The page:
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Typography and branding – a crucial part in building your brand image. It is not only about what fonts are used in the logo, but also the font/s used in the corporate identity.

Just like all elements of a corporate identity, fonts influence your customers’ perception of your brand. It is a key element in a visual identity and needs to align with the brand strategy, personality and values.

typography branding

Typography and branding – what you need to know when choosing typography for your brand

Typography and branding influences how people experience a brand, the visual experience. Positive experiences form positive connotations to that brand. Just as bad ones will create bad connotations, and bad ones we tend to remember more. That’s why it’s important to give positive experiences, consistently, repeatedly.

Just like colours, imagery or layout treatments, typography is an important part of a visual identity that gives life to your brand. Typography gives connotations to what your brand stands for and what its personality is, whether it is modern and clean or classic for example.

A brands typography and font usage needs to be aligned with your brands personality and values. Every typeface has its own unique traits and fonts have their own personalities. So when choosing your fonts, think about ‘How does the typography make me feel?’ ‘What tone does it set?’

Brand font usage can also help build brand recognition. A memorable and distinct typeface can help make the brand instantly recognisable.

Creating a unique expression at that essential level of communication is extremely powerful. It can be a big asset for brands to stand out, and it enables them to use a unique voice in their visual communication.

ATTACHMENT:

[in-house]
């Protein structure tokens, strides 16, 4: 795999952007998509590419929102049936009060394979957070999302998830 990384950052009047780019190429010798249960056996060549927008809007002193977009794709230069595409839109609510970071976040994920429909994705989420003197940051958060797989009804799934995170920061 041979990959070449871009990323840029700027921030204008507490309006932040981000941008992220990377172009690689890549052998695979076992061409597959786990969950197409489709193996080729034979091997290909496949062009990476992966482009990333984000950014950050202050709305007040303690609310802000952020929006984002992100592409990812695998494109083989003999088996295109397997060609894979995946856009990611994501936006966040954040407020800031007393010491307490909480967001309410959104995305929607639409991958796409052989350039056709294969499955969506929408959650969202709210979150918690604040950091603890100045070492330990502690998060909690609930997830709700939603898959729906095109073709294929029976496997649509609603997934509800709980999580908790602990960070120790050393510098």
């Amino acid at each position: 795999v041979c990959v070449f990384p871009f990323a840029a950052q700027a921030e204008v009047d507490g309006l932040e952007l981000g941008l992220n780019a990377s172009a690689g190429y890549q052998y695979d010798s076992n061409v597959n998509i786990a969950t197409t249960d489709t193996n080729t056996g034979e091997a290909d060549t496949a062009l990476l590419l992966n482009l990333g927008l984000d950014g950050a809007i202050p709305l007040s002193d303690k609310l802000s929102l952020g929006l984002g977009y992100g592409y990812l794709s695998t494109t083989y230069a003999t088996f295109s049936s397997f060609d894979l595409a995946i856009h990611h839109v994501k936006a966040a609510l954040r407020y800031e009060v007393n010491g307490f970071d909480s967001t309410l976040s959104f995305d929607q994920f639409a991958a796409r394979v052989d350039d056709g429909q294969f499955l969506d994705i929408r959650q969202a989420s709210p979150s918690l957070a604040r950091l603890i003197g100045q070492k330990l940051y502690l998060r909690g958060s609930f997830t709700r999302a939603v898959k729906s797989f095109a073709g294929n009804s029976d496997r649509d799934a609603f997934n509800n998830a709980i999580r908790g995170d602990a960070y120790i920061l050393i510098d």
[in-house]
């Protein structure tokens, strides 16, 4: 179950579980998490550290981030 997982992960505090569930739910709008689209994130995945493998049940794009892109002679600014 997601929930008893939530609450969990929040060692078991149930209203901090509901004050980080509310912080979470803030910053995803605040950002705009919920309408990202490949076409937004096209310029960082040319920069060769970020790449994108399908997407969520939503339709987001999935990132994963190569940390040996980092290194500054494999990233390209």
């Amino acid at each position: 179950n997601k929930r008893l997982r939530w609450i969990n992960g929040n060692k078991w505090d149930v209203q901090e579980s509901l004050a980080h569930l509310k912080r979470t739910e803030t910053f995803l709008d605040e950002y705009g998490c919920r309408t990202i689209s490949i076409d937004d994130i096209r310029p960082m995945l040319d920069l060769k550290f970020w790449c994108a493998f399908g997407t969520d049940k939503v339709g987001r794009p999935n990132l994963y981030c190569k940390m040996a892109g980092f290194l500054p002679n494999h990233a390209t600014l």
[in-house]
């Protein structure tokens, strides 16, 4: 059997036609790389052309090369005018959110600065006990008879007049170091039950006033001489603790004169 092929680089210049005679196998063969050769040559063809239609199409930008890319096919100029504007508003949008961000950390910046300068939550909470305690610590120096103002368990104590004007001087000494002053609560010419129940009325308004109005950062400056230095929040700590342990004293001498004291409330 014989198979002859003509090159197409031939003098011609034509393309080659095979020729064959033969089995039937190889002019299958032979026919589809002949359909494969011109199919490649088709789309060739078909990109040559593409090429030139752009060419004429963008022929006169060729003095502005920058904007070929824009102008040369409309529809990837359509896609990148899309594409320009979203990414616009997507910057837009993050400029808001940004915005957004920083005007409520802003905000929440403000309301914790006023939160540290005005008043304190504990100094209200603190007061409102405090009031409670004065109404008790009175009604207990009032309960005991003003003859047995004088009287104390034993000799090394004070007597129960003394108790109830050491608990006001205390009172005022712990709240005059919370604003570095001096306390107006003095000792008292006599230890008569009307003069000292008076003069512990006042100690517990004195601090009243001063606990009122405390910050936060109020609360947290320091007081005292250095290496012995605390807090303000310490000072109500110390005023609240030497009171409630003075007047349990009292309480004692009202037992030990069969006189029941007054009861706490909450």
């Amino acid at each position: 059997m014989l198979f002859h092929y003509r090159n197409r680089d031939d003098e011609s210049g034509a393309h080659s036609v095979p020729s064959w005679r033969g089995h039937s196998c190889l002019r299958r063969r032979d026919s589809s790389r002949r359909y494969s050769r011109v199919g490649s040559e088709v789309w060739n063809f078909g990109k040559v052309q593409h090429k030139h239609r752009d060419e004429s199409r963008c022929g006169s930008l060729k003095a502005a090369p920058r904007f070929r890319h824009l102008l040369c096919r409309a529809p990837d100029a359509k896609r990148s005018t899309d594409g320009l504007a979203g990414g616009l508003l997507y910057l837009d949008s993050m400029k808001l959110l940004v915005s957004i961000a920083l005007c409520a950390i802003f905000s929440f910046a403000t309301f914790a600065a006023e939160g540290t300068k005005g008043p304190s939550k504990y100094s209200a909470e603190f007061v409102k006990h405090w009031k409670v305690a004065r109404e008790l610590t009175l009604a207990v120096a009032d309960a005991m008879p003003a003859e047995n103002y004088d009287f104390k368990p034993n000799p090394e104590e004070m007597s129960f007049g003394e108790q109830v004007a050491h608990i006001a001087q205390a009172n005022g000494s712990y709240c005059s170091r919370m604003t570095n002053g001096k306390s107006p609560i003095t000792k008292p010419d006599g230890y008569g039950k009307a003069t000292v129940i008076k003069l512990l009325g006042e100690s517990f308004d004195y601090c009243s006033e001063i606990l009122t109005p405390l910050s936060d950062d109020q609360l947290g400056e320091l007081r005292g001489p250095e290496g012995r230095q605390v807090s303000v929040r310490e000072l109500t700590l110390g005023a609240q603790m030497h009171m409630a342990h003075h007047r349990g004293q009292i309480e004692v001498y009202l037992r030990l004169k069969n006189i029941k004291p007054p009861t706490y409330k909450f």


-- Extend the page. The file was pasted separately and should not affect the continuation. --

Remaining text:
Lukas PaltramDalton Maag via Creativebloq
font quote

Difference between a font and a typeface

The difference between a font and a typeface is that a typeface (such as Helvetica) is the name of a collection of fonts, while a font refers to a specific weight, width, and style within that typeface (such as Helvetica Regular, bold, Light etc.). A typeface like Helvetica will consist of a whole collection of fonts.

When defining your brand identity, knowing your typeface and font usage is critical.

typography branding

8 font categories

The main categories for font types can be classified like this:


Serif fonts have extra features or strokes at the end of letters. Serif fonts are often perceived as classical, trustworthy and reliable. Example: Times New Roman.

serif typography


‘Sans’ means ‘without, and sans-serif fonts have letters without serifs and are often described as minimal and contemporary. Example: Arial.

sans serif font

Slab serif

Slab serif is a cousin of Serif fonts, but with larger, heavier and more obvious serifs. Example: Rockwell.

slab serif font


A script font has cursive lettering, often with strokes that joint letters together, and often with decorative flourishes.

script font


Handwritten fonts are similar to a script font by mimicking handwriting, however handwritten fonts often don’t have the structure or joining of letters like a traditional script has.

handwritten font


This is the largest category as it is also the most diverse. A decorative font can be playful, casual, sophisticated, urban, etc., and can be a serif, sans-serif, slab serif, script and so on. It can be reflective of a culture aspect, such as graffiti, be emotive and full of personality, and as such is often used as a graphic element rather than text.

decorative display font


Blackletter, sometimes referred to as Gothic or Old English, are scripts from the middle ages. The characters have dense, dark, textured characteristics with decorative caps. The lowercase consists of narrow, angular forms with dramatic thick-to-thin strokes and serifs.

blackletter font


A monospace font has letters and characters that each occupies the same amount of horizontal space. Monospaced fonts have a computer like feel, and was common on typewriters and computer terminals. Example: Courier

monospace font

Print vs. web fonts